Now I have got to say that some of the kids in Di Dim Dol treat me strangely. I think some of them find it odd having a coloured belt training beside them who is old enough to be their father. If you do come across adults in the dojang are either instructors or black belts. In one of my classes in Di Dim Dol school there is a boy called Jake who was in a few of my first Taekwondo classes. I suppose he is about 13 and naturally, he is a black belt. In an English class it emerged I did Taekwondo at the Songham School and I could deduce from the conversation he was having that he peers were asking him what belt I wore. Well, he quite took the piss out of me and mimicked to them I was stiff and couldn’t kick well. It hurt me a little and I was annoyed as some of the kids were laughing. As he was leaving the class I pulled him to one side and thrust the Songham oath in his face. I made him repeat some of the lines which referred to mutual respect, team spirit and working together. He was embarrassed, put his head down and apologised. Then there is another boy called Jordan who I have taught several times and is another black belt. Even though we have trained in the same Taekwondo class he refuses to say hello to me. Whenever he sees me he looks at me as if I am mad. I ran through my patterns thirty times on the day of the grading and as I am one of the lowest belts in the class, I was called up fairly early in the grading. Well, I was really on form and I performed a really powerful pattern with a massive ‘kia’ at the conclusion which quite made the youngsters sat close to me jump. My ‘kia’ had been pretty Pathetic until fairly recently. Anyway, Master Bae said something after I had finished and the whole class applauded me. Afterwards, the little Fat kid who can’t do sit-ups came up, held his thumb up and said, ‘poomse choayo.’ (‘good pattern’). Then Jordan, the boy who had never spoken to make, came up to me and bowed. Ever since this, whenever he arrives or leaves my lessons at Di Dim Dol School, the waves and smiles at me.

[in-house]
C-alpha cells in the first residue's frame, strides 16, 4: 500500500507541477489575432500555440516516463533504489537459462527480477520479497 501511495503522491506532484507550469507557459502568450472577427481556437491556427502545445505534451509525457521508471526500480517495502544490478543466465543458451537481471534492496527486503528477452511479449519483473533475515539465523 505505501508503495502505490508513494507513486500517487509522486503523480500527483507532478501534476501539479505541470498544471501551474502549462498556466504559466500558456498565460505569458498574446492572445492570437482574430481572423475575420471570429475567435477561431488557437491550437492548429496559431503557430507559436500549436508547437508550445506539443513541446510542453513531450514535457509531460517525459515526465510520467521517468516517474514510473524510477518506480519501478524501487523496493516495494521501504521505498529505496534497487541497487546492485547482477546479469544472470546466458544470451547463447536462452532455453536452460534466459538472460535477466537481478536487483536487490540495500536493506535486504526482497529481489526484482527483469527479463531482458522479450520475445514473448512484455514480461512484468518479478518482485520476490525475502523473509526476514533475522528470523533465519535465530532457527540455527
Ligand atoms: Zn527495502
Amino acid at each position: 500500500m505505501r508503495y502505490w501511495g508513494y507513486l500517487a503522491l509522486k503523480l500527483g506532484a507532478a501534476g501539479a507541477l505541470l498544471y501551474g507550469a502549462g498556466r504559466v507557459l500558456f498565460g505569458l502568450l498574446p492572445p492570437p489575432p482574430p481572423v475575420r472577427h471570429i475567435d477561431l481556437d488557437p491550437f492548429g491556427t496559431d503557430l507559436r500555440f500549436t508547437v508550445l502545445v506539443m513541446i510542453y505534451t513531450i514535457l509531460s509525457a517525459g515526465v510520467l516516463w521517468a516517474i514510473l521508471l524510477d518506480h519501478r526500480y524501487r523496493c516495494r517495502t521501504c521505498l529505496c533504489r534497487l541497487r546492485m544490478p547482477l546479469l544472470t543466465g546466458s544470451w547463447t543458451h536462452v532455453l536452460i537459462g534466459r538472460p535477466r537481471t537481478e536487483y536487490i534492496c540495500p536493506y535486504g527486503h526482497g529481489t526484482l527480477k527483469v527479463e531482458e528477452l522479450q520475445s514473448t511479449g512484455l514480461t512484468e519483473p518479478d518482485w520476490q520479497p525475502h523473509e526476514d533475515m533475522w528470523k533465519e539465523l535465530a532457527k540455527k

I am now fitter than I have ever been since I took my black-belt in 1982. In some ways I am fitter. I cannot believe how terribly unfit I was when I arrived in Korea as a big fat blob. My experience here is quietly unfolding and it is an experience that I have people interested in Martial arts dream of. It was a pure fluke I came to Korea at all and I could have ended up in any number of countries. I don’t think it’s pretentious that and I give myself a lot of credit and respect for the way in which I walked into a Korean Taekwondo school looking like a lump of lard, surrounded by kiddies and teenagers and set about undertaking a training regime which humiliated me. My only response to this was to grin stupidly and try harder.

On Friday evening Ryo Hyu-sun took me to Woobang Tower Park. First we went to McDonald’s and had a burger and then we walked around the park for several hours. There were loads of young people skateboarding and roller blading. Just as you’d expect here, they were peaceful, un-offensive and friendly. We had a coffee at one of the park cafes and I saw a couple of men who were most certainly gay. It certainly made me realize how miss gay company as I haven’t met or spoken to a gay person since I’ve been here. One couple walked past me. One of the men, perhaps in his late twenties or thirties was dressed like John Travolta and wore a white suit. He had a hairdo and a very camp, practiced lip pout. He walked with an incredibly pouncy wiggle and I would have excused his effeminacy had he not been carrying this tiny little handbag dog. Handbag dogs are very fashionable here and even Dong-soo (박동수), my Taekwondo instructor, wants one. However, the fact that the dog had fluffy ears that were dyed pink aroused my suspicions.  Right now, I’d love to have some gay company, even those horribly superficial gays that I usually detest back home.